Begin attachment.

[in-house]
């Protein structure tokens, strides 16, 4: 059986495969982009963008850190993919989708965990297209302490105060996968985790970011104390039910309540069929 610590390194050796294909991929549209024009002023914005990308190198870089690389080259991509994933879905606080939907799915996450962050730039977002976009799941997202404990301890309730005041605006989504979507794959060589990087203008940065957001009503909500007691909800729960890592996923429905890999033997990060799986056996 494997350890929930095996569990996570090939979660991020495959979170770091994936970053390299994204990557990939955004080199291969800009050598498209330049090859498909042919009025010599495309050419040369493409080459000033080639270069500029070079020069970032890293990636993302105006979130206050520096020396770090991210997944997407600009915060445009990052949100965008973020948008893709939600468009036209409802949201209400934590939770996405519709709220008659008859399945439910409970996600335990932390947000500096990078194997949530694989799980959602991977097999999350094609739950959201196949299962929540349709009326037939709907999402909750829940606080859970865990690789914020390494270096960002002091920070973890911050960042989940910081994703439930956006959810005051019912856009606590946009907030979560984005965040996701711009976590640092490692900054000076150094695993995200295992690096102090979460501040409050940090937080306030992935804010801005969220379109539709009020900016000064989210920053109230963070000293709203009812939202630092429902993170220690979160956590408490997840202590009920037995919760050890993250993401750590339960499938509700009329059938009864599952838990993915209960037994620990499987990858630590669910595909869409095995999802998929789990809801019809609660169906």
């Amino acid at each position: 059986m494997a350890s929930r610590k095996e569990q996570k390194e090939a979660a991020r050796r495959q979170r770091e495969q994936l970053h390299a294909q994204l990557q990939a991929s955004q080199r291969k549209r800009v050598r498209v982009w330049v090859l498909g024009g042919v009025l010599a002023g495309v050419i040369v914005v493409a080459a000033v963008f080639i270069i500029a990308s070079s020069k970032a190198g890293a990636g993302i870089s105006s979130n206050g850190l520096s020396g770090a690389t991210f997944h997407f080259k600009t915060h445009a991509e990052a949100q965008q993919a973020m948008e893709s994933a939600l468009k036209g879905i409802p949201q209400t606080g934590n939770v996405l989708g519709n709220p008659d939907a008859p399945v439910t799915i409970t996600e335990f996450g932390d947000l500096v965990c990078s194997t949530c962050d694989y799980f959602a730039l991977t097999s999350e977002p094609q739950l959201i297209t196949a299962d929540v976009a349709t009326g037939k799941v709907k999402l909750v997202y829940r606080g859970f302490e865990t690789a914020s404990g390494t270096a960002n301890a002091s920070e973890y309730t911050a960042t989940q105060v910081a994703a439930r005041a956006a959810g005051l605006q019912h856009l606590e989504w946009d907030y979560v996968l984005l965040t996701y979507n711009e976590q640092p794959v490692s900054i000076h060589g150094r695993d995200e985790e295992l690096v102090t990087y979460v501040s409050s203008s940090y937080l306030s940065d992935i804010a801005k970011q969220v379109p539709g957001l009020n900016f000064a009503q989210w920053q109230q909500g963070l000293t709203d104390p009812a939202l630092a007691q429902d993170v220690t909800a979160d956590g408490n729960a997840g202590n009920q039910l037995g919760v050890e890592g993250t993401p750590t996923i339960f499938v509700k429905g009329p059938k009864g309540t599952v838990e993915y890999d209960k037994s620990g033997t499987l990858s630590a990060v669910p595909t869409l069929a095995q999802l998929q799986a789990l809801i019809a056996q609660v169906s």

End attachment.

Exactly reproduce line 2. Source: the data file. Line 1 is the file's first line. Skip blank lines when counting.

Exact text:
């Protein structure tokens, strides 16, 4: 059986495969982009963008850190993919989708965990297209302490105060996968985790970011104390039910309540069929 610590390194050796294909991929549209024009002023914005990308190198870089690389080259991509994933879905606080939907799915996450962050730039977002976009799941997202404990301890309730005041605006989504979507794959060589990087203008940065957001009503909500007691909800729960890592996923429905890999033997990060799986056996 494997350890929930095996569990996570090939979660991020495959979170770091994936970053390299994204990557990939955004080199291969800009050598498209330049090859498909042919009025010599495309050419040369493409080459000033080639270069500029070079020069970032890293990636993302105006979130206050520096020396770090991210997944997407600009915060445009990052949100965008973020948008893709939600468009036209409802949201209400934590939770996405519709709220008659008859399945439910409970996600335990932390947000500096990078194997949530694989799980959602991977097999999350094609739950959201196949299962929540349709009326037939709907999402909750829940606080859970865990690789914020390494270096960002002091920070973890911050960042989940910081994703439930956006959810005051019912856009606590946009907030979560984005965040996701711009976590640092490692900054000076150094695993995200295992690096102090979460501040409050940090937080306030992935804010801005969220379109539709009020900016000064989210920053109230963070000293709203009812939202630092429902993170220690979160956590408490997840202590009920037995919760050890993250993401750590339960499938509700009329059938009864599952838990993915209960037994620990499987990858630590669910595909869409095995999802998929789990809801019809609660169906």